WASHINGTON — A Twitter-like social media site created and financed by the United States Agency for International Development for use in Cuba was an attempt to promote open communications among citizens on the island nation, not a covert attempt to overthrow the government, the agency’s top official told members of Congress during a hearing on Tuesday.
Appearing before both the Senate and House appropriations subcommittees, Dr. Rajiv Shah, U.S.A.I.D.'s administrator, told members that the program was similar to others that the agency has financed in Africa, Asia and Latin America.
“These programs are part of our mission to promote open communications,” he said.
Dr. Shah said he did not know who created the Cuban program as it was conceived before his appointment as administrator. He insisted, however, that “there was no covert activity that took place.”
But Senator Patrick J. Leahy, Democrat of Vermont and chairman of the Senate subcommittee, said the program was ill conceived and endangered the lives of agency workers.
“It taints U.S.A.I.D. workers as spies,” Mr. Leahy said.
The argument over the social media project comes days after The Associated Press first reported that U.S.A.I.D. had financed the site to cause unrest on the island in hopes of creating a “Cuban Spring” with citizens rising up in opposition to the government, similar to the revolts in the Middle East.
In a blog post on Monday, U.S.A.I.D. disputed key parts of The A.P. article, saying that the Cuba program was never covert and that it was publicly disclosed in documents provided to Congress from 2008 through 2013.
The agency said the documents clearly showed that the purpose of the program was to “break the ‘information blockade’ or promote ‘information sharing’ amongst Cubans.”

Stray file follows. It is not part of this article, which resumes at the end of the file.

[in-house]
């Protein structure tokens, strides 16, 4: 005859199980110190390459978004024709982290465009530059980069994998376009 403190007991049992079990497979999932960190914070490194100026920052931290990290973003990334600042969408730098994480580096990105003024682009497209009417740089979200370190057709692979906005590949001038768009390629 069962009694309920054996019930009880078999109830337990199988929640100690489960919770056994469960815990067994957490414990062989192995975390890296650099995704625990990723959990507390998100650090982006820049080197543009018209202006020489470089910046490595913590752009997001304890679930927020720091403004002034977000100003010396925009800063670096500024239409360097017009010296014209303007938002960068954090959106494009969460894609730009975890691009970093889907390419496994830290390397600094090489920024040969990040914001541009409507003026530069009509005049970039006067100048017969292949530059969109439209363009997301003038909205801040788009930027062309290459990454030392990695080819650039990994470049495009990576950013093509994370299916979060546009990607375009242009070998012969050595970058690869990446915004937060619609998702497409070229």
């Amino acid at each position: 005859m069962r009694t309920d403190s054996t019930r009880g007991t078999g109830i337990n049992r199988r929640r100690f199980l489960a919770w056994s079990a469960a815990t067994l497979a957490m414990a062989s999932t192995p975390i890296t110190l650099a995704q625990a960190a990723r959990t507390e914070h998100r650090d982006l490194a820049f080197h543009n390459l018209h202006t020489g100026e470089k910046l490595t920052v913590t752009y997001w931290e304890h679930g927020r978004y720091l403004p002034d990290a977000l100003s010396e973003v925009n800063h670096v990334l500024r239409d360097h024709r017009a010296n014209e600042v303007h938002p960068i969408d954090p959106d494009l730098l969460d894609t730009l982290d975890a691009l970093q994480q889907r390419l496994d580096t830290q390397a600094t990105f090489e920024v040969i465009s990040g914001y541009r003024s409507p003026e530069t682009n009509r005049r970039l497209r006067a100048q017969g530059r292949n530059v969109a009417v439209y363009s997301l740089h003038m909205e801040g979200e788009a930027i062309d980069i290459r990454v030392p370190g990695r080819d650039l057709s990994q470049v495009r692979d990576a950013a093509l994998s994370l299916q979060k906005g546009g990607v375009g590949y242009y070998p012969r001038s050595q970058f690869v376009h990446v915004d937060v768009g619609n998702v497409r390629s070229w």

In addition, the agency said the documents disclosed that the program would include the use or “promotion of new ‘technologies’ and/or ‘new media’ to achieve its goals.”
The Cuban Twitter program ran from 2008 to 2012, through a contractor who hid the United States’ financing of the site. The site, which grew to 68,000 users, was shut down after the contract ended.
Despite harsh criticism of the program by several members on the two committees, two Florida representatives, Mario Diaz-Balart, a Republican, and Debbie Wasserman Schultz, a Democrat, praised what they said was an effort to undermine the Cuban government and called the program a success.
“It did have results and it did connect Cubans to each other,” Ms. Wasserman Schultz said.
Still, Mr. Leahy, who was visibly annoyed by Dr. Shah’s insistence that the program was legal and not covert, blamed it for further endangering the life of Alan Gross, a U.S.A.I.D. contractor who has been imprisoned in Cuba since 2009.
Mr. Gross, 64, was sentenced to 15 years in prison in 2011 after working for the United States agency to provide Internet access to the island’s Jewish community, circumventing Cuban government censors. He was accused of distributing satellite and computer equipment without the proper permits.
Mr. Leahy also accused the Obama administration of not doing enough to free Mr. Gross. Dr. Shah said the administration was working to gain the contractor’s freedom.
On Tuesday, Mr. Gross began a hunger strike.